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In the standard model the Higgs boson gives the mass to other particles, but in the Universe we know that the 80% of mass is in form of dark matter, that is not constituted by known particles. The Higgs boson gives the mass also to the dark matter with the same mechanism?

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    $\begingroup$ Since we don't know what exactly constitutes dark matter, this question is unanswerable within the currently accepted models. $\endgroup$ – ACuriousMind Mar 26 '16 at 21:11
  • $\begingroup$ But, if the dark matter is constituted by some kind of supersymmetric partners ( suppose), the Higgs mechanism can works? $\endgroup$ – Emilio Novati Mar 26 '16 at 21:17
  • $\begingroup$ The Higgs mechanism doesn't "give" more than a small sliver of the mass in the universe. It's really nothing more than another epicycle that is required for self-consistency reasons in the standard model. If you add super-epicycles, you merely increase the number of free parameters in the fit (by about a hundred or so, if I remember correctly). It doesn't buy you anything in terms of understanding. $\endgroup$ – CuriousOne Mar 26 '16 at 22:20
  • $\begingroup$ arxiv.org/abs/1305.0021 $\endgroup$ – Count Iblis Mar 27 '16 at 16:40
  • $\begingroup$ I am assuming you are talking about gravitational mass for whatever constitutes dark matter. What is the link to gravitational mass for the Higgs field? $\endgroup$ – Peter R Mar 28 '16 at 15:55
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The question is whether dark matter gets its mass from the Higgs field. The answer depends on the composition of dark matter, so let's discuss the mass explanations for several common composition hypotheses in turn. (We needn't discuss alternatives to dark matter, such as MOND or gravity no longer obeying an inverse square law over kiloparsecs.)

If dark matter is neutrinos, blame the seesaw mechanism. (However, as a comment below notes, this hypothesis hasn't aged well.)

If dark matter is composed of MACHOs - in short, a particular kind of star or former star - almost all the mass comes from baryons (particles such as protons and neutrons), and almost all of their mass comes from the potential energy of the strong force holding the quarks together in baryons. This is why, although the Higgs field gives the quarks in protons some mass, the proton mass is dozens of times what would be expected from that alone.

Finally, if dark matter is composed of the lightest "supersymmetric partner", the Higgs field is responsible. One motivation for postulating supersymmetric partners much more massive than familiar particles is that it allows us to reduce quadratic divergences in the Higgs field to logarithmic divergences. One version of this theory conserves a multiplicative charge called R-parity, which is $1$ for known particles but $-1$ for their supersymmetry partners. The lightest such partner therefore cannot decay, even if its Higgs-induced mass is very large.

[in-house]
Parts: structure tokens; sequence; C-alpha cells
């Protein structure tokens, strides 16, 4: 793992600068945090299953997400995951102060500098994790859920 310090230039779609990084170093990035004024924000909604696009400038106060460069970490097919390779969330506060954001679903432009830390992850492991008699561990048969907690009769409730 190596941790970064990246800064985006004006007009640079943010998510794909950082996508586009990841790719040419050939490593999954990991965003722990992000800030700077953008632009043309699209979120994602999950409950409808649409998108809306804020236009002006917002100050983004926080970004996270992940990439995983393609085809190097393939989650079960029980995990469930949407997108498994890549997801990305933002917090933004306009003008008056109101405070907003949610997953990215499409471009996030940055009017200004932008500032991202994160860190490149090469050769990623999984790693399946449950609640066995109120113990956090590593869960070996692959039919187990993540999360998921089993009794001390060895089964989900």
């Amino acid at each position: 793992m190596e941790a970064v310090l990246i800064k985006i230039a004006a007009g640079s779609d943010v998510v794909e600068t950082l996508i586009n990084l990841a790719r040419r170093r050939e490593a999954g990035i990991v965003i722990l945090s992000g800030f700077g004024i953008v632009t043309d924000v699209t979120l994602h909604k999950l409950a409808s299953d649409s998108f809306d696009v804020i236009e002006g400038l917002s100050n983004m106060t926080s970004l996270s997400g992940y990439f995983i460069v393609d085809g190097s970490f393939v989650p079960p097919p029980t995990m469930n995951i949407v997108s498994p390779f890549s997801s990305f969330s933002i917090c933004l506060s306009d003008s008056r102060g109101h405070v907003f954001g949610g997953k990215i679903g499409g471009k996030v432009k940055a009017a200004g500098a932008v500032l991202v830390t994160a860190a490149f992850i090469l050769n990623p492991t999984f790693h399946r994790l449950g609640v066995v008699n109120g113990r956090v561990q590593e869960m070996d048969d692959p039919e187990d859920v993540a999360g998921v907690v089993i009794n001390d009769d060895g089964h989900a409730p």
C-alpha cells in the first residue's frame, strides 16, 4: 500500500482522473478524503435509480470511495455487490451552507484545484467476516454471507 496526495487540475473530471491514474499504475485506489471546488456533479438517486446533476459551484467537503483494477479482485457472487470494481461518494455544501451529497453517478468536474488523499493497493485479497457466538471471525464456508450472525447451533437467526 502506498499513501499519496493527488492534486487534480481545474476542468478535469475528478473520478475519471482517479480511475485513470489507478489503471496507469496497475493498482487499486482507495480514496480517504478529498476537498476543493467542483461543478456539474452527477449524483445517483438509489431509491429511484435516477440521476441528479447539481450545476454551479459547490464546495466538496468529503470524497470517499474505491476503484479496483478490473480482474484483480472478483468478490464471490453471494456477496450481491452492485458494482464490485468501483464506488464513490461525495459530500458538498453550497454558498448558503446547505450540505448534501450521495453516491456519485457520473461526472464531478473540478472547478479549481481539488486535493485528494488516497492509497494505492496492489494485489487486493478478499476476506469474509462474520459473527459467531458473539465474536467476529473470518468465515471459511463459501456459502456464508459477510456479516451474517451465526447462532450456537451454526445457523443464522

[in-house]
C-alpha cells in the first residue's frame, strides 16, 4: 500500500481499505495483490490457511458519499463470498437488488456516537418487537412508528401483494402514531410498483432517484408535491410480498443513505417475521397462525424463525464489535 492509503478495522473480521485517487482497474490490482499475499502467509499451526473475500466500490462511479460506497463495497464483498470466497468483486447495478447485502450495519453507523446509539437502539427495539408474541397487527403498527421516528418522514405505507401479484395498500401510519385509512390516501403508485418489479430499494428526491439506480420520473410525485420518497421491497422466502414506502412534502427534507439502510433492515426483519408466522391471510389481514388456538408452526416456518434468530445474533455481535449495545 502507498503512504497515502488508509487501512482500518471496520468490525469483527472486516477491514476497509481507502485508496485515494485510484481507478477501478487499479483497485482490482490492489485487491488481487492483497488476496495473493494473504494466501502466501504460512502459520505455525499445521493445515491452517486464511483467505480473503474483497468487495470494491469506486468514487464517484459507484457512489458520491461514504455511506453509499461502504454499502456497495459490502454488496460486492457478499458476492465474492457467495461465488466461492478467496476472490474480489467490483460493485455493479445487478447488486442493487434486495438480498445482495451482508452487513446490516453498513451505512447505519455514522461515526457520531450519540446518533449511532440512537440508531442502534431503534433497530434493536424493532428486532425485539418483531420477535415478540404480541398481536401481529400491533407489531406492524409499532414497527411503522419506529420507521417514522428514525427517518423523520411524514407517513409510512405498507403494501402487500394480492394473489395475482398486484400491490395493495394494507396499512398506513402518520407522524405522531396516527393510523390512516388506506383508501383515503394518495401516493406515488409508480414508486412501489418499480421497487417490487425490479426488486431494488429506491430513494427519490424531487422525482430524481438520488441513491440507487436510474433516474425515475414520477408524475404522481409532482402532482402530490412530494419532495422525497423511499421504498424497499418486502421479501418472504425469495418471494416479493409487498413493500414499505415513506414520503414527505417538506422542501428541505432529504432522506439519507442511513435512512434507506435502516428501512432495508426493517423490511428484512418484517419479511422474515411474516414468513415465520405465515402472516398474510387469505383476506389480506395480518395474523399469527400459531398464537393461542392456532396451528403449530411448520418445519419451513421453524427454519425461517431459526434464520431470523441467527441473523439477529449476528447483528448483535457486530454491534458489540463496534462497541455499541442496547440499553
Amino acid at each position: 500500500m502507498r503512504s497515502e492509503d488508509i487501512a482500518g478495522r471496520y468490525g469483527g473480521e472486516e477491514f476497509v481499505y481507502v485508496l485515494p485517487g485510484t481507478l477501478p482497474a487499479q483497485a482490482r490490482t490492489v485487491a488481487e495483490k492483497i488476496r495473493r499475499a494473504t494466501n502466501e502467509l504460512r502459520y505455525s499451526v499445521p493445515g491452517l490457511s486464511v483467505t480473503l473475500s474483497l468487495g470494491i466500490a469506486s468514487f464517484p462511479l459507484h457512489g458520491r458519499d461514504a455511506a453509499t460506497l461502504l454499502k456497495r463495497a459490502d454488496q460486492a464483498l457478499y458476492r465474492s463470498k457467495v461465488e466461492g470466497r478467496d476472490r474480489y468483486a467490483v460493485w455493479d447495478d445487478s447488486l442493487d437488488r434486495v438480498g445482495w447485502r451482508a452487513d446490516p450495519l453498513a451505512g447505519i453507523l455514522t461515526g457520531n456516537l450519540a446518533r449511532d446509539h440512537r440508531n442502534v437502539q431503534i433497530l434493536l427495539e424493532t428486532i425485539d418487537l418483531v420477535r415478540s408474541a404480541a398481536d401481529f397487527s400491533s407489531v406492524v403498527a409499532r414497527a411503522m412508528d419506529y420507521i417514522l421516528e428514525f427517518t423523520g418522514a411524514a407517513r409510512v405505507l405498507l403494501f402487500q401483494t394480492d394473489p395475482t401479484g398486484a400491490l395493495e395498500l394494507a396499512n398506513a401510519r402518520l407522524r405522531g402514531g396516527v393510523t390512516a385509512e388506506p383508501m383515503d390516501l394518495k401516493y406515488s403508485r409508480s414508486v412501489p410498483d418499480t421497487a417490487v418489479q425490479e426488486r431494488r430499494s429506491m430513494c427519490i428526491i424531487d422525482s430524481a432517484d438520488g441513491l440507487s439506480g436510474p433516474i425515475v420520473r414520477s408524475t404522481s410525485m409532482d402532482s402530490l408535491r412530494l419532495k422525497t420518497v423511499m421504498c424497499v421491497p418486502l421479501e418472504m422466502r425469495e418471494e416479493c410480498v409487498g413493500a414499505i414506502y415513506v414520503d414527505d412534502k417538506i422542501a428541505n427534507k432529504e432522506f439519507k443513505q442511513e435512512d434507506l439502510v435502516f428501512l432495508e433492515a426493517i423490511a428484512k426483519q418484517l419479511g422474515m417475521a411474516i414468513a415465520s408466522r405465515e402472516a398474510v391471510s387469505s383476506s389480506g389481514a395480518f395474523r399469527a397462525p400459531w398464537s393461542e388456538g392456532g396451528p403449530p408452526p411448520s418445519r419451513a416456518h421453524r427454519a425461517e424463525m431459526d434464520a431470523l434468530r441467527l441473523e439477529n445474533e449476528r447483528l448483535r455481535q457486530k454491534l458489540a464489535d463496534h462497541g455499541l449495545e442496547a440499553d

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    $\begingroup$ SM neutrinos cannot explain dark matter see physics.stackexchange.com/questions/17227/… $\endgroup$ – anna v Mar 28 '16 at 16:23
  • $\begingroup$ True; it's more of a historical hypothesis than a modern one. Editing now. $\endgroup$ – J.G. Mar 28 '16 at 17:47
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Dark matter is a necessary hypothesis within the general relativity model of the universe in order to fit the observational data of rotational curves. In simple words, the trajectories can only be explained if there exists a lot more matter in the galaxies than luminous matter. Luminous matter means that electromagnetic interactions generate light which is measured and used to calculate the amount of matter giving that luminosity. Dark matter must be composed out of masses that do not interact electromagnetically to first order.

There are various models that propose various ways massive particles could exist , for example MACHOs.

Massive astrophysical compact halo object (MACHO) is any kind of astronomical body that might explain the apparent presence of dark matter in galaxy halos. A MACHO is a body composed of normal baryonic matter that emits little or no radiation and drifts through interstellar space unassociated with any planetary system. Since MACHOs are not luminous, they are hard to detect. MACHOs include black holes or neutron stars as well as brown dwarfs and unassociated planets. White dwarfs and very faint red dwarfs have also been proposed as candidate MACHOs.

In this model the Higgs mechanism does not play a special role other than the usual standard model role in giving masses to its elementary particles.

There are elementary particle models, beyond the standard model, where stable weakly interacting massive particles exist in the spectrum, called WIMPs:

In particle physics and astrophysics, weakly interacting massive particles, or WIMPs, are among the last hypothetical particle physics candidates for dark matter. The term “WIMP” is given to a dark matter particle that was produced by falling out of thermal equilibrium with the hot dense plasma of the early universe, although it is often used to refer to any dark matter candidate that interacts with standard particles via a force similar in strength to the weak nuclear force.

For these particles there exists a Higgs mechanism which will give them mass as elementary particles of these new theories.


Please note that it is the Higgs mechanism, the Higgs field that gives mass to the elementary particles in the standard model, not the Higgs boson. The Higgs boson is a predicted manifestation of the existence of this field, and acquires its mass from this field too.

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protected by Qmechanic Mar 28 '16 at 16:19

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